The following story appeared yesterday in the New York Times:
WASHINGTON — In many ways, the personal injury lawsuit looked routine: In late 2001, a government employee and his family sued the agency he worked for, saying it had placed them in a mold-contaminated home that made them sick and required nearly all their possessions to be destroyed.
But this was no ordinary case. The employee, Kevin M. Shipp, was a veteran Central Intelligence Agency officer. His home was at Camp Stanley, an Army weapons depot just north of San Antonio, in an area where the drinking water was polluted with toxic chemicals. The post includes a secret C.I.A. facility.
Declaring that its need to protect state secrets outweighed the Shipps’ right to a day in court, the government persuaded a judge to seal the case and order the family and their lawyers not to discuss it, and to later dismiss the lawsuit without any hearing on the merits, Mr. Shipp said.
More than half a decade later, Mr. Shipp is going public with his story. He contends that the events broke up his marriage and destroyed his career, and that C.I.A. officials abused the State Secrets Privilege doctrine in an effort to cover up their own negligence.
Jennifer Youngblood, a C.I.A. spokeswoman, denied any wrongdoing by the agency. “The C.I.A. takes great care to help protect the health and welfare of its employees,” she said.
Mr. Shipp recently completed a memoir filled with unclassified documents that he said backed up his assertions. He says that he submitted the manuscript to the agency for the required prepublication review but that it blacked out swaths of information, like accounts of his children’s nosebleeds, strange rashes, vomiting, severe asthma and memory loss.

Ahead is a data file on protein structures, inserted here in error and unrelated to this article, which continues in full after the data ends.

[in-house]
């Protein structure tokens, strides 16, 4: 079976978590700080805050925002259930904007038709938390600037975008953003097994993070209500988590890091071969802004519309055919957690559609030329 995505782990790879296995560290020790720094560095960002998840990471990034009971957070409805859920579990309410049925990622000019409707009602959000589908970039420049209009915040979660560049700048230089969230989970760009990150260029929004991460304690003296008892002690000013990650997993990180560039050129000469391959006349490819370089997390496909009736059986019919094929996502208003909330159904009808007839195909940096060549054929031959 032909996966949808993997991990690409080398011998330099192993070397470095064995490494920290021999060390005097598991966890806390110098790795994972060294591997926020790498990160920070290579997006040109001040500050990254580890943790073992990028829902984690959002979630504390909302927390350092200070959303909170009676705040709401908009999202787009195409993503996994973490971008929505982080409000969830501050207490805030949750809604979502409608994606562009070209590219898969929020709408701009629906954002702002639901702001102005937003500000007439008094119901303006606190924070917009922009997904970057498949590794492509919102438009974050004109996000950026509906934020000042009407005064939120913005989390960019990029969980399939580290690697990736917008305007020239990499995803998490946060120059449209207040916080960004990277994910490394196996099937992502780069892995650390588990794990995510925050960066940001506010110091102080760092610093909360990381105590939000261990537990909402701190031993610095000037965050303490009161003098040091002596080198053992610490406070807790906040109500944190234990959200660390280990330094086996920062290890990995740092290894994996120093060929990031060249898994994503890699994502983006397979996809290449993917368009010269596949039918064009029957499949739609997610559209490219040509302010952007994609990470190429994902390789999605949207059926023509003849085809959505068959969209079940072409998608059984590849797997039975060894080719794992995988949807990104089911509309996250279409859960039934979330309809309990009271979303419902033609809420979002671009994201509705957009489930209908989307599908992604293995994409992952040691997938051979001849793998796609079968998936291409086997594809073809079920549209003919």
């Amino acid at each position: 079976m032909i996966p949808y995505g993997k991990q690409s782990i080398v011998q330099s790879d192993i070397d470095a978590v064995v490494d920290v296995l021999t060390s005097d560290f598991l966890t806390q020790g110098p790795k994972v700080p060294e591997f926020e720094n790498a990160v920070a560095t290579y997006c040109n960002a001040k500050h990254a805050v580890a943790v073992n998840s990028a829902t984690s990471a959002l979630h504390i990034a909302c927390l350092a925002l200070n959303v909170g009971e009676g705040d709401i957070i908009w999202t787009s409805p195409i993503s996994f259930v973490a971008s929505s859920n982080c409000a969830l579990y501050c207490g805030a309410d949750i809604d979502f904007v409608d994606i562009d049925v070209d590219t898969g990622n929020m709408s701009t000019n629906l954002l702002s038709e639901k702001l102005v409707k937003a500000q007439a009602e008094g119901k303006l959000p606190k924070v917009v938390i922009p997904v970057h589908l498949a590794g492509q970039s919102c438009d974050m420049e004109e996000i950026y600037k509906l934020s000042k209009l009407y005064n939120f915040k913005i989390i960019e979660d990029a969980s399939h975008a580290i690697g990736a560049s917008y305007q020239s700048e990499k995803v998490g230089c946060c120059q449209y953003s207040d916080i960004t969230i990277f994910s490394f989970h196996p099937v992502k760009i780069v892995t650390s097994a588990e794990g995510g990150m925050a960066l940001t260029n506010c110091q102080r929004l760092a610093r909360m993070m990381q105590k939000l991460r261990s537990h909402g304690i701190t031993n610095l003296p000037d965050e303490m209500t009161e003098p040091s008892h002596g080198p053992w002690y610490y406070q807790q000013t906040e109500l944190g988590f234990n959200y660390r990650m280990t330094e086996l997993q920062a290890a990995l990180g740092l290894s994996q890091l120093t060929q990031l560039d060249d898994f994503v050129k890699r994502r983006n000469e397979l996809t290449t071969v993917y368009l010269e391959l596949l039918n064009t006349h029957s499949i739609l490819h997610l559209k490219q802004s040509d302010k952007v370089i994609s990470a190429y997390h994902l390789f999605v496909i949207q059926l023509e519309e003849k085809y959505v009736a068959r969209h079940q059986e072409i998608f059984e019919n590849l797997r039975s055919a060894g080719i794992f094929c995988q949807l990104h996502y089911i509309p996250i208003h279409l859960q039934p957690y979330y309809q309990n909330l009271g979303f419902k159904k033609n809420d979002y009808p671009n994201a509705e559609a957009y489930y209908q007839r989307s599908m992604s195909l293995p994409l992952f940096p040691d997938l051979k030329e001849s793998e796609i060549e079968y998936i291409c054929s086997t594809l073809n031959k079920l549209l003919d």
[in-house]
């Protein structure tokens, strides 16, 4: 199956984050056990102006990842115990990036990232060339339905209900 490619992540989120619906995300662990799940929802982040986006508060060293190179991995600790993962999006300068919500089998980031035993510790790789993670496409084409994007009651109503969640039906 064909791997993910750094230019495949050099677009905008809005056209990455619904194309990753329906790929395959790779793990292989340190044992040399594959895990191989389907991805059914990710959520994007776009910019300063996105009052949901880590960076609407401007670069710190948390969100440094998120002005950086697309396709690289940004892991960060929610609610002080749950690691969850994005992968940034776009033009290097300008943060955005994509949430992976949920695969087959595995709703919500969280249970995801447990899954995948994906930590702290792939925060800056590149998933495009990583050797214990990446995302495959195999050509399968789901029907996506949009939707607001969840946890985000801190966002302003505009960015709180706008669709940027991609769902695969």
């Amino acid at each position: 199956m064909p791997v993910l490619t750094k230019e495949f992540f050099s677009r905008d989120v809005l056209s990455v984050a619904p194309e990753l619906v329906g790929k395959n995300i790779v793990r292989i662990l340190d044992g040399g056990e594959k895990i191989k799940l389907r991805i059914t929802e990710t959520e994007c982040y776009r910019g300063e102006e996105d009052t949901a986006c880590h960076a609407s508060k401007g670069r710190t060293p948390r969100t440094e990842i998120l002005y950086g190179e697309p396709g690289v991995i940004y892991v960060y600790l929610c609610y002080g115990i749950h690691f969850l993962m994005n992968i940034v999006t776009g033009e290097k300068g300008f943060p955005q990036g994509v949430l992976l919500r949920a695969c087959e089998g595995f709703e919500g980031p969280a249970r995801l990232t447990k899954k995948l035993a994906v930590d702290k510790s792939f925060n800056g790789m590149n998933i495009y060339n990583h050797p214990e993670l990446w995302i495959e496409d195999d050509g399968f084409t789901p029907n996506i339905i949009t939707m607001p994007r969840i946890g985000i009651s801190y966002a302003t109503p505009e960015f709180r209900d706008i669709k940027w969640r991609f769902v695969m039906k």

Citing a confidentiality agreement he signed with the government, Mr. Shipp would not discuss where the secret facility was located, what its purpose was, which agency he worked for or what his duties were.
Still, he said, he was free to say that he worked at C.I.A. headquarters in Langley, Va., both before and after his stint at the facility. And public documents from a separate lawsuit, which he filed against his insurance carrier over a claim for his family’s destroyed belongings, make clear that he was stationed at Camp Stanley.
Mr. Shipp’s ex-wife, Lorena Shipp, and one of his sons, Joel Shipp, now 28, said in interviews that the C.I.A. had assigned Mr. Shipp to a high-ranking job at the facility to uncover suspected security breaches. The family moved to an Army-owned house at Camp Stanley in June 1999 and left in May 2001.
It is not clear what took place at the C.I.A. facility. But the camp had been used as a weapons depot for generations. Joel and Lorena Shipp described bunkers and many old weapons, including Soviet weaponry. They also said that they occasionally saw officials performing tactical drills, and that sometimes items were burned or buried there.
“The house that our family was moved into was planted on top of a lot of buried ammunition,” Joel Shipp said. “One time me and my little brother dug up a mustard gas shell.”
The Shipps soon began to get sick. First they got nosebleeds, then they developed symptoms that doctors said resembled H.I.V. infection or exposure to radiation, according to family members. Eventually, Kevin Shipp said, he discovered that the house was full of a spreading black substance.
Camp Stanley has a troubled environmental record. In August 2001, according to local news reports, military officials began distributing bottled water to residents nearby after it was discovered that toxins from the camp had polluted an aquifer in the area, contaminating the drinking water.
The Shipps said they were twice evacuated from the house after expressing concern about their sudden health troubles. But, Kevin Shipp said, his supervisor played down the problems, declaring that the house was fine after its air was tested — although the windows and doors were open at the time, Mr. Shipp said.
Suspicious of a cover-up, Mr. Shipp said he sent samples from the house to a scientist at Texas Tech University. His manuscript includes a Texas Tech report showing that the samples tested positive for toxic mold.
The full New York Times article can be viewed by clicking here.